4GW is essentially guerrilla war that seeks to defeat an enemy not militarily, but politically, and not on any one battlefield, but over years and even decades of low-intensity conflict. Mao is considered the father of modern 4GW, though it’s obviously been around as long as weak forces have met far superior forces. In his recent book, The Sling and the Stone, Thomas Hammes runs through the history of this modern variant of guerrilla war, from Mao to the Viet Cong to the Sandinistas of Nicaragua to the Intifadas of the Gaza Strip and West Bank. Naturally, al Qaeda is considered very 4GW, coming as it did out of the great victory that was the Islamic insurgency's defeat of the superpower Soviet Union in Afghanistan.What is the fundamental difference between these two types of warfare? Barnett claims one is ground-centric, and one is air-centric, but here he misses the mark. For while those descriptors may define the service communities advocating each, they do not accurately reflect the differences between each type of warfare. In essence there are none.
Consider: so-called fourth generation warfare advocates always examine insurgencies and other rebellions. They rightly consider how best to defeat such movements and forces "politically, and not on any one battlefield, but over years and even decades of low-intensity conflict," according to Barnett. This is nothing more than a rehashing of maneuver warfare, which seeks to avoid strength and attack weakness, to win by ruse, stratagem, and subterfuge, rather than by sheer firepower alone. The "boots on the ground" nature of these techniques is the reason behind Barnett's contention that it is a ground-centric style of warfare.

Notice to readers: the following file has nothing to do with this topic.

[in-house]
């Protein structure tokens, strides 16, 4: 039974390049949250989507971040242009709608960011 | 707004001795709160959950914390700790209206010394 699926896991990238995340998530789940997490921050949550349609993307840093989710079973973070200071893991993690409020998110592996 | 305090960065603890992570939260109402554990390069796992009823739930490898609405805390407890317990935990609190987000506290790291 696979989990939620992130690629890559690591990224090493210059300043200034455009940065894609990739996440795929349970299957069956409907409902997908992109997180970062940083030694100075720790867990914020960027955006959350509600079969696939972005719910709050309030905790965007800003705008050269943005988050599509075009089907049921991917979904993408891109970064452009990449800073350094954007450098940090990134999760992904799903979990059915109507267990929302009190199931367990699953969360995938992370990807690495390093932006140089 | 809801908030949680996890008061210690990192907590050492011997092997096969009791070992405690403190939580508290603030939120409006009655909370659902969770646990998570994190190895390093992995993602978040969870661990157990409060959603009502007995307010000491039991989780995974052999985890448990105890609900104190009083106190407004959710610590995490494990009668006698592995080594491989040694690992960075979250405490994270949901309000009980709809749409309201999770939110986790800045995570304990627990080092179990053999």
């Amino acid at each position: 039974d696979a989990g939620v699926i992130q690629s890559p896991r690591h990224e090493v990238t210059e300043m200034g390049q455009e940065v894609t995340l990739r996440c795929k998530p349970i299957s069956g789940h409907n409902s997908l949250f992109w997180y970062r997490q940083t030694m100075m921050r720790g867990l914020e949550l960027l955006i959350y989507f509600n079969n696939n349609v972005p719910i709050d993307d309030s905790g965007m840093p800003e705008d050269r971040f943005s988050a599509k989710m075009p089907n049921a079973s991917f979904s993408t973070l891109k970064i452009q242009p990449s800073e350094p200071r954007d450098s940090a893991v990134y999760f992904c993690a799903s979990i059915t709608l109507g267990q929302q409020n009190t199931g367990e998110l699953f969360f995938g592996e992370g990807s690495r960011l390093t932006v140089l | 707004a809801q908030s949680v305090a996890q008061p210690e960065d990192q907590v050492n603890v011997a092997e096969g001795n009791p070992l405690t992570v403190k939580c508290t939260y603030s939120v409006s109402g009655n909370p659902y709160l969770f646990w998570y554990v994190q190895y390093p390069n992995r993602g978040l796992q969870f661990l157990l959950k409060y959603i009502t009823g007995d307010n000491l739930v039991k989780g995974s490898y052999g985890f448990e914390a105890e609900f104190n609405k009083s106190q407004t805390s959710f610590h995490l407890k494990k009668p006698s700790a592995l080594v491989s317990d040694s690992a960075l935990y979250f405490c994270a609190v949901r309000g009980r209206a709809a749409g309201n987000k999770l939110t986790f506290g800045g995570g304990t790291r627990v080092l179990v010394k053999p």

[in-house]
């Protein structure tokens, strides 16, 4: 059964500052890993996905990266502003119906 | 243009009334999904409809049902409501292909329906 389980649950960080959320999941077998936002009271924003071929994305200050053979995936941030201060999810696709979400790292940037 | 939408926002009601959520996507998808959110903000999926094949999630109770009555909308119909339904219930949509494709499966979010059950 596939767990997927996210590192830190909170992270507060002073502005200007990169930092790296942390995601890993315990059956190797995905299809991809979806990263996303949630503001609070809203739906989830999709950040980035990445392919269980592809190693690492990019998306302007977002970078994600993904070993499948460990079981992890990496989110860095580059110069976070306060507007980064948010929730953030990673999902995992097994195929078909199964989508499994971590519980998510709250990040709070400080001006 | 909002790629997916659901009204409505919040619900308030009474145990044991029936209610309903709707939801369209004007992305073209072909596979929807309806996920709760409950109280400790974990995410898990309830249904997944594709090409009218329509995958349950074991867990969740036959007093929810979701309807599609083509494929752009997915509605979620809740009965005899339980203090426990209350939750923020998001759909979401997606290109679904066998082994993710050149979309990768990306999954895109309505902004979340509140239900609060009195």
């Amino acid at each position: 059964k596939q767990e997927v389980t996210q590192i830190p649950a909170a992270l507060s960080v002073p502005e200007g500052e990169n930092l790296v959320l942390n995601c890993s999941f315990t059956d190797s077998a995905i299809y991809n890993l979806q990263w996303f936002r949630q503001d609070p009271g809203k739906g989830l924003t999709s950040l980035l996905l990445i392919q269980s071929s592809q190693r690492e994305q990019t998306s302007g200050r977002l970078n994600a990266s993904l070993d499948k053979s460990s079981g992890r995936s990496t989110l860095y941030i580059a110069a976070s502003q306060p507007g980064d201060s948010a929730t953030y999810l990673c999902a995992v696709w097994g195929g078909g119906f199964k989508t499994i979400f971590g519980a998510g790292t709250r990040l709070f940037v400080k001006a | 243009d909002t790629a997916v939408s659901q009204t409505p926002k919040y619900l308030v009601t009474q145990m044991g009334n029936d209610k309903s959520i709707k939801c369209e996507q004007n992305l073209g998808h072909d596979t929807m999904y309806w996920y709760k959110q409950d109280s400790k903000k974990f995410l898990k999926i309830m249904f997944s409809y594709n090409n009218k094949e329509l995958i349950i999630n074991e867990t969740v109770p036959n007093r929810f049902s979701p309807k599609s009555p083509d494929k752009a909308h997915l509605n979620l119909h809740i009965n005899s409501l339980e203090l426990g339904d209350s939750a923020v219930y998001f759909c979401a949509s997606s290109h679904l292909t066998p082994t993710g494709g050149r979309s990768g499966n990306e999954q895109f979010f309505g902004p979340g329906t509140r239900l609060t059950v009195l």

But Barnett notes that what he terms "net-centric operations" really refers to the "ability to wield that force [of firepower] with pinpoint accuracy." This too is an aspect of maneuver warfare, which favors defining the center of gravity of an enemy, then exploiting a critical vulnerability that allows that center to be defeated. Again, rejecting enemy strengths in favor of enemy weaknesses, and then concentrating firepower where appropriate.